And other people have them. Within a few days of proposing the article, practically the entire staff of Twin Cities Geek had chimed in with stories of people they knew with geeky tattoos or pictures of their own. There were Supernatural tattoos, there was Nightcrawler, there were Disney princesses. There was everything from The Lord of the Rings to Spider-Man to Final Fantasy VII. There were autographs, the first line of a book, Piglet, molecular structures of various chemicals, and (of course) other TARDISes. (TARDII? What’s the plural for TARDIS?) Then I looked around at my nerdy friends. I saw the Green Lantern symbol. I saw Slytherin house. I saw Mjölnir and light sabers and Death Stars and Starfleet symbols. All these nerdy tattoos, these marks of geekdom on our skin forever. And I started to wonder: why would we do that?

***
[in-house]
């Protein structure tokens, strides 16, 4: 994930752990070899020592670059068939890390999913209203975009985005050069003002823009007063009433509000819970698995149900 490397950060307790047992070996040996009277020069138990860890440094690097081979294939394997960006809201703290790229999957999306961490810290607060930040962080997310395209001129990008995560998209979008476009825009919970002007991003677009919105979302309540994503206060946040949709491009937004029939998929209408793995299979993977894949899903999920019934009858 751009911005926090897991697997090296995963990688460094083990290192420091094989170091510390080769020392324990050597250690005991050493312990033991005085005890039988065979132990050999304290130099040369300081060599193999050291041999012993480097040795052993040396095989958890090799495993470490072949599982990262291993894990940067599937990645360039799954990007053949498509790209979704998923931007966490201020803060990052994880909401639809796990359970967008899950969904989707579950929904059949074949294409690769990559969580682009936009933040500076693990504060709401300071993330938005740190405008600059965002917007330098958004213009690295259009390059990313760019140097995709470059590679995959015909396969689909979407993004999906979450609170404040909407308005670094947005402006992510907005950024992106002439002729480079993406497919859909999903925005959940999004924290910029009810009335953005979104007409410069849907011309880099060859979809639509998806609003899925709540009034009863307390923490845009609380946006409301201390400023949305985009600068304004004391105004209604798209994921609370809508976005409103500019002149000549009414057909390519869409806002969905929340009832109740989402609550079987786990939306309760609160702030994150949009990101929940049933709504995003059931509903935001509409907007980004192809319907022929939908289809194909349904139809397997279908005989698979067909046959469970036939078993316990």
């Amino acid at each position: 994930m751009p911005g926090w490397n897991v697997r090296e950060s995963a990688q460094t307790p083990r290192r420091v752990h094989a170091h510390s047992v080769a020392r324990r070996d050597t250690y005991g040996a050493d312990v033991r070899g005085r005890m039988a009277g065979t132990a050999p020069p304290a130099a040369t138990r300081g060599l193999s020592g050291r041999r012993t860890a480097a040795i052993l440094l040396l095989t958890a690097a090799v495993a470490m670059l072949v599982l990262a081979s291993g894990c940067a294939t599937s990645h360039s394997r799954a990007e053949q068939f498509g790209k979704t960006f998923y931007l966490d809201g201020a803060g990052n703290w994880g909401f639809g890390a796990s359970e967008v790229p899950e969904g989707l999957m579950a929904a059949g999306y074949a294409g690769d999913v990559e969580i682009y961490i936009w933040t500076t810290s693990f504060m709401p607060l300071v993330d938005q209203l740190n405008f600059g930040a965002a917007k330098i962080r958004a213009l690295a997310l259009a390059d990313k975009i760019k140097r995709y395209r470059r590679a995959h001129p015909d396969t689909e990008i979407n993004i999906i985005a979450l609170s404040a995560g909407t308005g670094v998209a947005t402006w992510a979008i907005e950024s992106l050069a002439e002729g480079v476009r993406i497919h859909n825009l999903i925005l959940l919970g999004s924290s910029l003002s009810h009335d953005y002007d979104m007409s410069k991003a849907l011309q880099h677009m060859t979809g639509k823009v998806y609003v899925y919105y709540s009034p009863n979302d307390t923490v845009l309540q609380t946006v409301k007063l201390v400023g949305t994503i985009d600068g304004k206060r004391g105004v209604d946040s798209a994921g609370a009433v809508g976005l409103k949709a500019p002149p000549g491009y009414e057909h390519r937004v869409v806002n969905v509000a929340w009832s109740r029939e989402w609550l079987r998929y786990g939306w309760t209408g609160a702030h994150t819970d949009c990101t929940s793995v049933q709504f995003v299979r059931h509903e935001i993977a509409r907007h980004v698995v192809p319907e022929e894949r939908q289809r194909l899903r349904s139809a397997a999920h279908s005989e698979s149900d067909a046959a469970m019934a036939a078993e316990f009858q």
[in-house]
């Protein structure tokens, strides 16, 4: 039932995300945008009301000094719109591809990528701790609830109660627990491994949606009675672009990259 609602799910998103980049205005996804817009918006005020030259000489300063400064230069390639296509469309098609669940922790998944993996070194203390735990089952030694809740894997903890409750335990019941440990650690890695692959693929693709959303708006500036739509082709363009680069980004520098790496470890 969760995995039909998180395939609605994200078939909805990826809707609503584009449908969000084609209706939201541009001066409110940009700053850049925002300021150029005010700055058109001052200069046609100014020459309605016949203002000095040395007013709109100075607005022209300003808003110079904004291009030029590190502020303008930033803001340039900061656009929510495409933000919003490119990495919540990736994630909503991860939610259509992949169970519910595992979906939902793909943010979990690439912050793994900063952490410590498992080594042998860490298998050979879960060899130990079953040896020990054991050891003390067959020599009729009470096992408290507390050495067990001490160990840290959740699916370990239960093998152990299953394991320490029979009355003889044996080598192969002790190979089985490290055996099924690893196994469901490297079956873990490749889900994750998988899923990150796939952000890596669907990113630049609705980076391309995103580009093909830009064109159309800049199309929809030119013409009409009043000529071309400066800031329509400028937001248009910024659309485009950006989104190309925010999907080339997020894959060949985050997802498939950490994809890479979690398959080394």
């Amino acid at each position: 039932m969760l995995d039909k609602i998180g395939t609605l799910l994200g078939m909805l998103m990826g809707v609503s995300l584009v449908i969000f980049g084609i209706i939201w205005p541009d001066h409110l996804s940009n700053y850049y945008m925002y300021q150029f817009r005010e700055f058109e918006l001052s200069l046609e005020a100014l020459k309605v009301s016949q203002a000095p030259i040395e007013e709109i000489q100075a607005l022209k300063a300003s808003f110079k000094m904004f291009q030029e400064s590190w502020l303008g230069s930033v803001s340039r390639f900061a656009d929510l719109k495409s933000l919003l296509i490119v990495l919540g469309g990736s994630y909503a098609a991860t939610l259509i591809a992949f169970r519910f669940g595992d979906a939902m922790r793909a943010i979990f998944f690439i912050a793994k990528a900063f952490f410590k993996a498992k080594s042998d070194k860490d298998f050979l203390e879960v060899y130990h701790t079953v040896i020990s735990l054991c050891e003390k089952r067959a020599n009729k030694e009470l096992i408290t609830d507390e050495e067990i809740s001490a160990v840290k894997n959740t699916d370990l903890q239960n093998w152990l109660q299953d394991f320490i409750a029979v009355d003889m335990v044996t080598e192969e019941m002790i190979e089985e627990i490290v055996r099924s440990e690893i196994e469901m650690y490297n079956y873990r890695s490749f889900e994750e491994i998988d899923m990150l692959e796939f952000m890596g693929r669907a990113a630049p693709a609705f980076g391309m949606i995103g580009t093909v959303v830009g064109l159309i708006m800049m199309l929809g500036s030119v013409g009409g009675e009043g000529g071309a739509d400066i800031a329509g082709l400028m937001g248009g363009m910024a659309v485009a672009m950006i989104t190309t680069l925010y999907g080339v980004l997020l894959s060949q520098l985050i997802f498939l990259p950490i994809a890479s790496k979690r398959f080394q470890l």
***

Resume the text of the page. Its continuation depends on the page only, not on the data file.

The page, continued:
Getting a tattoo is a huge commitment. It has deep meaning for the person who got it. On the surface, you might think that these tattoos are just about geek pride—we’re not hiding our nerdy leanings, and we’re proud to be obsessed with television shows, movies, and books. Is my TARDIS any different from a pride flag?

Well, yes and no. After all, a pride flag is a symbol of an entire movement, of an important part of people’s identities, a factor of themselves they can’t change. It’s how they are born, and denying that would be denying a part of themselves. To say that my obsession with Doctor Who is in any way comparable with homosexuality would just be insulting, not to mention demeaning and devaluing to a whole community. So obviously, that’s not what I’m saying.